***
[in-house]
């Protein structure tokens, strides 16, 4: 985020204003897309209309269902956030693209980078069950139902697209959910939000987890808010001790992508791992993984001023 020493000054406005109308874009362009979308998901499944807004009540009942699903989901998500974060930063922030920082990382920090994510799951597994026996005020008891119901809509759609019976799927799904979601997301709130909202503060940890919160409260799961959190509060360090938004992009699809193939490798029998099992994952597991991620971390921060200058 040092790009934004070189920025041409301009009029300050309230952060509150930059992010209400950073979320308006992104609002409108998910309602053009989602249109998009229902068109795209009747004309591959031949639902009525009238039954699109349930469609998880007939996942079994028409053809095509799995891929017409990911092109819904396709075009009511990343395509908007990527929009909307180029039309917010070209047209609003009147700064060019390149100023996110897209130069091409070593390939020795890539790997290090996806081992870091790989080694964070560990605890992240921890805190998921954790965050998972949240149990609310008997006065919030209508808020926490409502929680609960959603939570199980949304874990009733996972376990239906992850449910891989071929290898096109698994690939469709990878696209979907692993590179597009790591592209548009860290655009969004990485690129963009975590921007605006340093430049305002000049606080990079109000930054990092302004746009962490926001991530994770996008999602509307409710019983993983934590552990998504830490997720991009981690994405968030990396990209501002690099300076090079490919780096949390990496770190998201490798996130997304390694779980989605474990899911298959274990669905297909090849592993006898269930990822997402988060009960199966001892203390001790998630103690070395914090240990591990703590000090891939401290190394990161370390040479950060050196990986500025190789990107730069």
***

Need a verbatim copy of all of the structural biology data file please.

[in-house]
């Protein structure tokens, strides 16, 4: 985020204003897309209309269902956030693209980078069950139902697209959910939000987890808010001790992508791992993984001023 020493000054406005109308874009362009979308998901499944807004009540009942699903989901998500974060930063922030920082990382920090994510799951597994026996005020008891119901809509759609019976799927799904979601997301709130909202503060940890919160409260799961959190509060360090938004992009699809193939490798029998099992994952597991991620971390921060200058 040092790009934004070189920025041409301009009029300050309230952060509150930059992010209400950073979320308006992104609002409108998910309602053009989602249109998009229902068109795209009747004309591959031949639902009525009238039954699109349930469609998880007939996942079994028409053809095509799995891929017409990911092109819904396709075009009511990343395509908007990527929009909307180029039309917010070209047209609003009147700064060019390149100023996110897209130069091409070593390939020795890539790997290090996806081992870091790989080694964070560990605890992240921890805190998921954790965050998972949240149990609310008997006065919030209508808020926490409502929680609960959603939570199980949304874990009733996972376990239906992850449910891989071929290898096109698994690939469709990878696209979907692993590179597009790591592209548009860290655009969004990485690129963009975590921007605006340093430049305002000049606080990079109000930054990092302004746009962490926001991530994770996008999602509307409710019983993983934590552990998504830490997720991009981690994405968030990396990209501002690099300076090079490919780096949390990496770190998201490798996130997304390694779980989605474990899911298959274990669905297909090849592993006898269930990822997402988060009960199966001892203390001790998630103690070395914090240990591990703590000090891939401290190394990161370390040479950060050196990986500025190789990107730069």